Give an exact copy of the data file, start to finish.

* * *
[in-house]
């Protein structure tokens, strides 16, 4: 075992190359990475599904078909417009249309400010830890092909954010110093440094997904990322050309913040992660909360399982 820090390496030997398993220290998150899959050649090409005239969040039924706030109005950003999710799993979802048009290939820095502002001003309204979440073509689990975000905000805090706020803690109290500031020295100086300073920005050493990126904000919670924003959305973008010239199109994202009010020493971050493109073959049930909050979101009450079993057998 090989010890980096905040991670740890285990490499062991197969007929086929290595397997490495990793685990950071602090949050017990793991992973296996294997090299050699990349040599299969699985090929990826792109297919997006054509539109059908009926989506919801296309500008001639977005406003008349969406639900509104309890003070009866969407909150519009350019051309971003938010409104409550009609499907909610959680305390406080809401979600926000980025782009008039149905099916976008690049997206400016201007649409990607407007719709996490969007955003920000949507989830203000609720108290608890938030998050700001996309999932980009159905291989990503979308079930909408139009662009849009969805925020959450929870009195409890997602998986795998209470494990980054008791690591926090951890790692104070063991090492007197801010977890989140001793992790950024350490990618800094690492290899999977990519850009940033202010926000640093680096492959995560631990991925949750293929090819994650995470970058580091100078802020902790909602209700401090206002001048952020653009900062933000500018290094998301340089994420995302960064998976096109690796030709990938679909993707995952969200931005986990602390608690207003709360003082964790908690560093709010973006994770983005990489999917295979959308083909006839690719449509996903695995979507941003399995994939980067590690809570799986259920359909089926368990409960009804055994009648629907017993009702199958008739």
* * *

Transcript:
[in-house]
């Protein structure tokens, strides 16, 4: 075992190359990475599904078909417009249309400010830890092909954010110093440094997904990322050309913040992660909360399982 820090390496030997398993220290998150899959050649090409005239969040039924706030109005950003999710799993979802048009290939820095502002001003309204979440073509689990975000905000805090706020803690109290500031020295100086300073920005050493990126904000919670924003959305973008010239199109994202009010020493971050493109073959049930909050979101009450079993057998 090989010890980096905040991670740890285990490499062991197969007929086929290595397997490495990793685990950071602090949050017990793991992973296996294997090299050699990349040599299969699985090929990826792109297919997006054509539109059908009926989506919801296309500008001639977005406003008349969406639900509104309890003070009866969407909150519009350019051309971003938010409104409550009609499907909610959680305390406080809401979600926000980025782009008039149905099916976008690049997206400016201007649409990607407007719709996490969007955003920000949507989830203000609720108290608890938030998050700001996309999932980009159905291989990503979308079930909408139009662009849009969805925020959450929870009195409890997602998986795998209470494990980054008791690591926090951890790692104070063991090492007197801010977890989140001793992790950024350490990618800094690492290899999977990519850009940033202010926000640093680096492959995560631990991925949750293929090819994650995470970058580091100078802020902790909602209700401090206002001048952020653009900062933000500018290094998301340089994420995302960064998976096109690796030709990938679909993707995952969200931005986990602390608690207003709360003082964790908690560093709010973006994770983005990489999917295979959308083909006839690719449509996903695995979507941003399995994939980067590690809570799986259920359909089926368990409960009804055994009648629907017993009702199958008739």